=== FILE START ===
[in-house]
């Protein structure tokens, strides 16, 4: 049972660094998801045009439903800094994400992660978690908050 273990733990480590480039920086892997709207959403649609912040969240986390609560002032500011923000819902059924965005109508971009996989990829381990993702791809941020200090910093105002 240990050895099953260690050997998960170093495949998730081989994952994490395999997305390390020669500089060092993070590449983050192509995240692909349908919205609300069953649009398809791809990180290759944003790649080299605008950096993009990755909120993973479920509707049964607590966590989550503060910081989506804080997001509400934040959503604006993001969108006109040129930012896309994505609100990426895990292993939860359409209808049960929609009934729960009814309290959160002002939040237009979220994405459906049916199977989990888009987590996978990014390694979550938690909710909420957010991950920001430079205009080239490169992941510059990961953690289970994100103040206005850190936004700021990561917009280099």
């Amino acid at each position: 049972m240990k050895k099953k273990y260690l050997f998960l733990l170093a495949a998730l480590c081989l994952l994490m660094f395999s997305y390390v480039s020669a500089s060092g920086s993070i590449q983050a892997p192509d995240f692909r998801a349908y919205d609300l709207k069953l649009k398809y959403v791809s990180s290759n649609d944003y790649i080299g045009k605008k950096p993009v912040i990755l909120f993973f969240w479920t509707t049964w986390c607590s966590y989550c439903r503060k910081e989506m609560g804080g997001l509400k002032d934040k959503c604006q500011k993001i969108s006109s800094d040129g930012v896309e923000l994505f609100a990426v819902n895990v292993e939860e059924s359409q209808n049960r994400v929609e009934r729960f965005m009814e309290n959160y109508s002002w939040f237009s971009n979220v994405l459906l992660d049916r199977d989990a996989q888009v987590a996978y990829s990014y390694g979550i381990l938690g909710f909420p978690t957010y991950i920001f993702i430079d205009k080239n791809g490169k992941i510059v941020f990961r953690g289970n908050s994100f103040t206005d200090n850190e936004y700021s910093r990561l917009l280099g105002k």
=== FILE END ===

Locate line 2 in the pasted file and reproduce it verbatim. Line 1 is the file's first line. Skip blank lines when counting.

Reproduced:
């Protein structure tokens, strides 16, 4: 049972660094998801045009439903800094994400992660978690908050 273990733990480590480039920086892997709207959403649609912040969240986390609560002032500011923000819902059924965005109508971009996989990829381990993702791809941020200090910093105002 240990050895099953260690050997998960170093495949998730081989994952994490395999997305390390020669500089060092993070590449983050192509995240692909349908919205609300069953649009398809791809990180290759944003790649080299605008950096993009990755909120993973479920509707049964607590966590989550503060910081989506804080997001509400934040959503604006993001969108006109040129930012896309994505609100990426895990292993939860359409209808049960929609009934729960009814309290959160002002939040237009979220994405459906049916199977989990888009987590996978990014390694979550938690909710909420957010991950920001430079205009080239490169992941510059990961953690289970994100103040206005850190936004700021990561917009280099």